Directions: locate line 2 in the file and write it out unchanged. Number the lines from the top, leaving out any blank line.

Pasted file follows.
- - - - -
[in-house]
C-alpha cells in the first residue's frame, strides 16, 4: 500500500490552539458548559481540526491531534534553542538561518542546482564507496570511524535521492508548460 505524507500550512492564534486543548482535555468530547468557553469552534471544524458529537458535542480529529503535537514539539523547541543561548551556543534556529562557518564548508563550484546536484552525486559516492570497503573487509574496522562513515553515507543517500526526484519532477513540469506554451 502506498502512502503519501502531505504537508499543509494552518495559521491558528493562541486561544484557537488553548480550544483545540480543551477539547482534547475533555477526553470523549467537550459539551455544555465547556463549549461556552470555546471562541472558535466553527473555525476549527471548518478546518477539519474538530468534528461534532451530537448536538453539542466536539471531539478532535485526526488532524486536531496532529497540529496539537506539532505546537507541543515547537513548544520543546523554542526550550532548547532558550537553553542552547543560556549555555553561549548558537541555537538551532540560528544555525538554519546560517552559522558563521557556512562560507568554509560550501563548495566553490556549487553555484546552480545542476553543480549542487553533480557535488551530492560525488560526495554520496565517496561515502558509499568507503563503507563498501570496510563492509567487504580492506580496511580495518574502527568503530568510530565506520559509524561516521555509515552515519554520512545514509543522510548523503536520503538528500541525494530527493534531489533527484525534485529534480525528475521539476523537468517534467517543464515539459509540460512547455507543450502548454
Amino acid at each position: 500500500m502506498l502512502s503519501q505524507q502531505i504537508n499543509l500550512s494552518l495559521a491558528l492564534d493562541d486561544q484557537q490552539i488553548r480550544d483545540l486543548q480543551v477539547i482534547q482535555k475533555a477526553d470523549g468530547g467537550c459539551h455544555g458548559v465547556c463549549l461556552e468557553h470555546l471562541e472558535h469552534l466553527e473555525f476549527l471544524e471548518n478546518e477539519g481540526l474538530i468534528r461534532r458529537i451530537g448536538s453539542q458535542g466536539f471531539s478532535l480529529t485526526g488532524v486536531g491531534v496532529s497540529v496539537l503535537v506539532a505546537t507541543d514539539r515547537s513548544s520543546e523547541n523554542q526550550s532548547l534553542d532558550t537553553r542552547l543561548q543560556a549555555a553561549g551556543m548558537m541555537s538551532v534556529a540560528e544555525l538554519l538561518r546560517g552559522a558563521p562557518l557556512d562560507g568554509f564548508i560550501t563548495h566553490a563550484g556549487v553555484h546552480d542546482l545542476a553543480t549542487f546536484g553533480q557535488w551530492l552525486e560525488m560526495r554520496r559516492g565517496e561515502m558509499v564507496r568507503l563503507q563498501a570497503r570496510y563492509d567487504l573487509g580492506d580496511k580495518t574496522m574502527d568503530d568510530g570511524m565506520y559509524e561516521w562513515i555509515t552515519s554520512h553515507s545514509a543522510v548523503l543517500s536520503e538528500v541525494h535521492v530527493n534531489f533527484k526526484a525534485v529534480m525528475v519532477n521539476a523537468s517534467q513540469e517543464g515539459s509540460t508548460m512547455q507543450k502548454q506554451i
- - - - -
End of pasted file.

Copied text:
C-alpha cells in the first residue's frame, strides 16, 4: 500500500490552539458548559481540526491531534534553542538561518542546482564507496570511524535521492508548460 505524507500550512492564534486543548482535555468530547468557553469552534471544524458529537458535542480529529503535537514539539523547541543561548551556543534556529562557518564548508563550484546536484552525486559516492570497503573487509574496522562513515553515507543517500526526484519532477513540469506554451 502506498502512502503519501502531505504537508499543509494552518495559521491558528493562541486561544484557537488553548480550544483545540480543551477539547482534547475533555477526553470523549467537550459539551455544555465547556463549549461556552470555546471562541472558535466553527473555525476549527471548518478546518477539519474538530468534528461534532451530537448536538453539542466536539471531539478532535485526526488532524486536531496532529497540529496539537506539532505546537507541543515547537513548544520543546523554542526550550532548547532558550537553553542552547543560556549555555553561549548558537541555537538551532540560528544555525538554519546560517552559522558563521557556512562560507568554509560550501563548495566553490556549487553555484546552480545542476553543480549542487553533480557535488551530492560525488560526495554520496565517496561515502558509499568507503563503507563498501570496510563492509567487504580492506580496511580495518574502527568503530568510530565506520559509524561516521555509515552515519554520512545514509543522510548523503536520503538528500541525494530527493534531489533527484525534485529534480525528475521539476523537468517534467517543464515539459509540460512547455507543450502548454